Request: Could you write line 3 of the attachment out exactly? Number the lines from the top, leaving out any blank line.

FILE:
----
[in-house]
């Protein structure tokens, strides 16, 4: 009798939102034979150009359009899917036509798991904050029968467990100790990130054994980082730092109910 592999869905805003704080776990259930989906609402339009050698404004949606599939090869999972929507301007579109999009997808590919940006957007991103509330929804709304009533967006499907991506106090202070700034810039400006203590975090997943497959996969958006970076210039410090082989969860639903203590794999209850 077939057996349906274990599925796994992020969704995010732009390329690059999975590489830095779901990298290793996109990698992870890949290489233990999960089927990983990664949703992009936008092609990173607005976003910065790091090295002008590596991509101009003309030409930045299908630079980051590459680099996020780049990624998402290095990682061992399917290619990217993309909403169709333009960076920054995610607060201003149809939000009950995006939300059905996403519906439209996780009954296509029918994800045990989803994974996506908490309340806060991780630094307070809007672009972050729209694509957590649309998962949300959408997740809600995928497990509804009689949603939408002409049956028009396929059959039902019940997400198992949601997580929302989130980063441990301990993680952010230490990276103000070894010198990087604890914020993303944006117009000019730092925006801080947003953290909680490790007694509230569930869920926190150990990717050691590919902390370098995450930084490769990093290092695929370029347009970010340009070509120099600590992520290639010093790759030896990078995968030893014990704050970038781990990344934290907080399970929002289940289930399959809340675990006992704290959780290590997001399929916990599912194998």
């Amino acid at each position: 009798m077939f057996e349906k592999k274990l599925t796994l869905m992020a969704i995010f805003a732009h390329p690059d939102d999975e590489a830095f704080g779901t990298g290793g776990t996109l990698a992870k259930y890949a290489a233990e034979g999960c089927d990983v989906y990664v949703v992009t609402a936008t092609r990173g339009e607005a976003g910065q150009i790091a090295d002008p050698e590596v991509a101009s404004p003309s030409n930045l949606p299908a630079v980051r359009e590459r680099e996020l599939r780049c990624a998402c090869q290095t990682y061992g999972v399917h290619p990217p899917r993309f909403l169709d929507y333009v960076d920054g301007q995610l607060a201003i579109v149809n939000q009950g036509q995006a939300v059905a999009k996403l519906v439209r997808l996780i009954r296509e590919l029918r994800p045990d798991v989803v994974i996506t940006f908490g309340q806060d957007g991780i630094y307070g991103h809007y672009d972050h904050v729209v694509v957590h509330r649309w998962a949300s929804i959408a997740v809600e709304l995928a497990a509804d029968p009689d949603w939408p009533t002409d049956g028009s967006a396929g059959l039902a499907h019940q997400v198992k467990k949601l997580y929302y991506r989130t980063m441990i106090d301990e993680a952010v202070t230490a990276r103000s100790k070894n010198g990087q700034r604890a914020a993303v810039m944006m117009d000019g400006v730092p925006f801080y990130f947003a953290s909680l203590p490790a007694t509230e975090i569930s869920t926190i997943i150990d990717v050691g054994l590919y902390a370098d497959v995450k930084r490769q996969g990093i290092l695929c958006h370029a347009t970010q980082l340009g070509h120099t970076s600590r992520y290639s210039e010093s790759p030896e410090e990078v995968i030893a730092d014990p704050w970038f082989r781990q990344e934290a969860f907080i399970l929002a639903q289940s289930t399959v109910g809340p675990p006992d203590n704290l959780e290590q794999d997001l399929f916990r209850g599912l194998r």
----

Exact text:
């Amino acid at each position: 009798m077939f057996e349906k592999k274990l599925t796994l869905m992020a969704i995010f805003a732009h390329p690059d939102d999975e590489a830095f704080g779901t990298g290793g776990t996109l990698a992870k259930y890949a290489a233990e034979g999960c089927d990983v989906y990664v949703v992009t609402a936008t092609r990173g339009e607005a976003g910065q150009i790091a090295d002008p050698e590596v991509a101009s404004p003309s030409n930045l949606p299908a630079v980051r359009e590459r680099e996020l599939r780049c990624a998402c090869q290095t990682y061992g999972v399917h290619p990217p899917r993309f909403l169709d929507y333009v960076d920054g301007q995610l607060a201003i579109v149809n939000q009950g036509q995006a939300v059905a999009k996403l519906v439209r997808l996780i009954r296509e590919l029918r994800p045990d798991v989803v994974i996506t940006f908490g309340q806060d957007g991780i630094y307070g991103h809007y672009d972050h904050v729209v694509v957590h509330r649309w998962a949300s929804i959408a997740v809600e709304l995928a497990a509804d029968p009689d949603w939408p009533t002409d049956g028009s967006a396929g059959l039902a499907h019940q997400v198992k467990k949601l997580y929302y991506r989130t980063m441990i106090d301990e993680a952010v202070t230490a990276r103000s100790k070894n010198g990087q700034r604890a914020a993303v810039m944006m117009d000019g400006v730092p925006f801080y990130f947003a953290s909680l203590p490790a007694t509230e975090i569930s869920t926190i997943i150990d990717v050691g054994l590919y902390a370098d497959v995450k930084r490769q996969g990093i290092l695929c958006h370029a347009t970010q980082l340009g070509h120099t970076s600590r992520y290639s210039e010093s790759p030896e410090e990078v995968i030893a730092d014990p704050w970038f082989r781990q990344e934290a969860f907080i399970l929002a639903q289940s289930t399959v109910g809340p675990p006992d203590n704290l959780e290590q794999d997001l399929f916990r209850g599912l194998r």